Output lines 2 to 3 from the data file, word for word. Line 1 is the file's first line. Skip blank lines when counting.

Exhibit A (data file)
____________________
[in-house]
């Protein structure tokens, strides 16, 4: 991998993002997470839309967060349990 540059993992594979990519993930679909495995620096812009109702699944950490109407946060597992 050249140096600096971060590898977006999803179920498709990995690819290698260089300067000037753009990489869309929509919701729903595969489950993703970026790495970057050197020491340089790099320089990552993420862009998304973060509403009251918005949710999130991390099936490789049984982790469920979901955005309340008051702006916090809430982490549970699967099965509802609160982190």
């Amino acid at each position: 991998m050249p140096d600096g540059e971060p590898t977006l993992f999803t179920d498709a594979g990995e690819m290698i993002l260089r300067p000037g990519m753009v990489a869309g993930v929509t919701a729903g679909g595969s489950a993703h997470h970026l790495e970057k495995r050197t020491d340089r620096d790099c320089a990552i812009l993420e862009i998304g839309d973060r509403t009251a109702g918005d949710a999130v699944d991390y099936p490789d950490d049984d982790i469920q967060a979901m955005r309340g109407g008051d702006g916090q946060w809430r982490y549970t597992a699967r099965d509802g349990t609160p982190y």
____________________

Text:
């Protein structure tokens, strides 16, 4: 991998993002997470839309967060349990 540059993992594979990519993930679909495995620096812009109702699944950490109407946060597992 050249140096600096971060590898977006999803179920498709990995690819290698260089300067000037753009990489869309929509919701729903595969489950993703970026790495970057050197020491340089790099320089990552993420862009998304973060509403009251918005949710999130991390099936490789049984982790469920979901955005309340008051702006916090809430982490549970699967099965509802609160982190």
């Amino acid at each position: 991998m050249p140096d600096g540059e971060p590898t977006l993992f999803t179920d498709a594979g990995e690819m290698i993002l260089r300067p000037g990519m753009v990489a869309g993930v929509t919701a729903g679909g595969s489950a993703h997470h970026l790495e970057k495995r050197t020491d340089r620096d790099c320089a990552i812009l993420e862009i998304g839309d973060r509403t009251a109702g918005d949710a999130v699944d991390y099936p490789d950490d049984d982790i469920q967060a979901m955005r309340g109407g008051d702006g916090q946060w809430r982490y549970t597992a699967r099965d509802g349990t609160p982190y």